De Ruyter tried unsuccessfully to capture the Royal Prince. At seven o’clock that evening, the battle had been fought and the retreat was sounded. Rupert was furious at the French for abandoning him. Not one ship was lost and the English had captured four of the returning merchant ships. Three thousand men were killed, more than half of them English or French. Isaac Sweers, Johan de Liefde, Jan Pauluszoon van Gelder, David Swerius, Hendrick Visscher and Dirk Jobszoon Kiela were dead and Cornelis de Liefde, on board the Gelderland, was seriously wounded.
The Four Days’ Battle took place during the Second Anglo-Dutch War (1665-1667) and was fought between the English and Flemish coasts from 11th to 14th June 1666. The Dutch fleet, under the leadership of Michiel Adriaanszoon de Ruyter, embarked on a long and bloody confrontation with the English fleet, commanded by Rupert, the Duke of Cumberland, and George Monck, first Duke of Albemarle. Fifty-six English vessels took on 85 Dutch warships.
This work of oil on canvas depicts a moment on the first day of this sea-battle, when the great ships approach each other in calm winds. The Royal Charles was severely damaged in this confrontation, but the ship Zeven Provinciën suffered even heavier losses from a double attack by the Royal Charles and the Royal Sovereign. She was saved by a rising wind which enabled her to sail to the Flemish coast. The continuing calm prevented Tromp and his rear guard from providing De Ruyter with the support he needed.
At the beginning of the new season in 1667, Michiel de Ruyter was feeling quite miserable. He was suffering from frequent attacks of fever and was most upset by the malicious glee shown by his fellow countrymen in response to the Great Fire of London, from 2-5 September 1666. Less than a year earlier, the city had been infested by the Great Plague (1665-1666) which had claimed the lives of between 5,000 and 100,000 citizens. As far as De Ruyter was concerned, these two major incidents were a disaster. The English could not afford to fit out a new war fleet because all available funds had to be targeted towards coping with the aftermath of the Great Plague.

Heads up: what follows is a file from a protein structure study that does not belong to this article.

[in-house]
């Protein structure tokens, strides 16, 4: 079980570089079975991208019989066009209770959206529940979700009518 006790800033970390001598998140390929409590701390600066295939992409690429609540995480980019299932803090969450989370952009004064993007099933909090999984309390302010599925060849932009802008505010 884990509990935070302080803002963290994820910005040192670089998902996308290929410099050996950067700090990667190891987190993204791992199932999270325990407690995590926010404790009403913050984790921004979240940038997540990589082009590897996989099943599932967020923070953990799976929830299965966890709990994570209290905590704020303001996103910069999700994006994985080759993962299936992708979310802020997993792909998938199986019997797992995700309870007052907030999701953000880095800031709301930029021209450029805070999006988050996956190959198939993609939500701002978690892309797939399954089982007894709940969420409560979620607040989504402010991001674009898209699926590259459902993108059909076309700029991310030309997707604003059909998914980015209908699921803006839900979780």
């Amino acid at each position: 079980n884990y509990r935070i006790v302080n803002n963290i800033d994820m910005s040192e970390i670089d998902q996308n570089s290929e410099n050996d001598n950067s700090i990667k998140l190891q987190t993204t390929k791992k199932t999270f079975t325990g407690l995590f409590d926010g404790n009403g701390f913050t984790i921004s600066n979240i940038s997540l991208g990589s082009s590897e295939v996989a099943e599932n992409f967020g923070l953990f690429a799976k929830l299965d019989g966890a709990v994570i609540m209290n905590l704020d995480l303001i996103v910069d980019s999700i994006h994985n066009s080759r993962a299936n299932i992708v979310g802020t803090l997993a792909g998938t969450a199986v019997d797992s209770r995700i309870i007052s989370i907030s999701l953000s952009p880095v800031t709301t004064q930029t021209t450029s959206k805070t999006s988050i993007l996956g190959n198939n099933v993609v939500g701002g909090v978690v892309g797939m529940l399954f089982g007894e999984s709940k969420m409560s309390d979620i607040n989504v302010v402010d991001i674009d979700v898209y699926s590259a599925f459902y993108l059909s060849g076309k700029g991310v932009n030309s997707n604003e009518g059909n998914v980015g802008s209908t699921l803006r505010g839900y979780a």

The political situation in the Netherlands in the summer of 1672 was not promising. In the south, King Louis XIV of France and his experienced army did not have much difficulty in overthrowing the debilitated defenses of the Republic. Christoph Bernard von Galen, the Bishop of Munster, and his troops, who invaded the country from the east, encountered little resistance to make matters worse. The English posed a threat from the sea. Together with the French, they had amassed a fleet of 93 ships, 24 fire-ships, 6,158 cannons and 40,000 sailors.
After the unsuccessful attempt by France, Munster and Cologne in 1672 to invade the Dutch Republic overland across the Hollandic Water Line (the mayor rivers and lakes), the English and French tried to break through from the sea. De Ruyter did his best to block the English marine base at Chatham with sunken ships, but this did not work, so he retreated to Schooneveld off the coast of Zeeland, at the estuary of the river Scheldt, towards the south of Holland.
This work, The Battle of Texel 1673, is displayed in the Royal Netherlands Navy Museum, Den Helder. It captures the immortal moment when both central squadrons were approaching each other and the fighting which followed has been described by the antagonists themselves that it was the bitterest battle they had ever endured.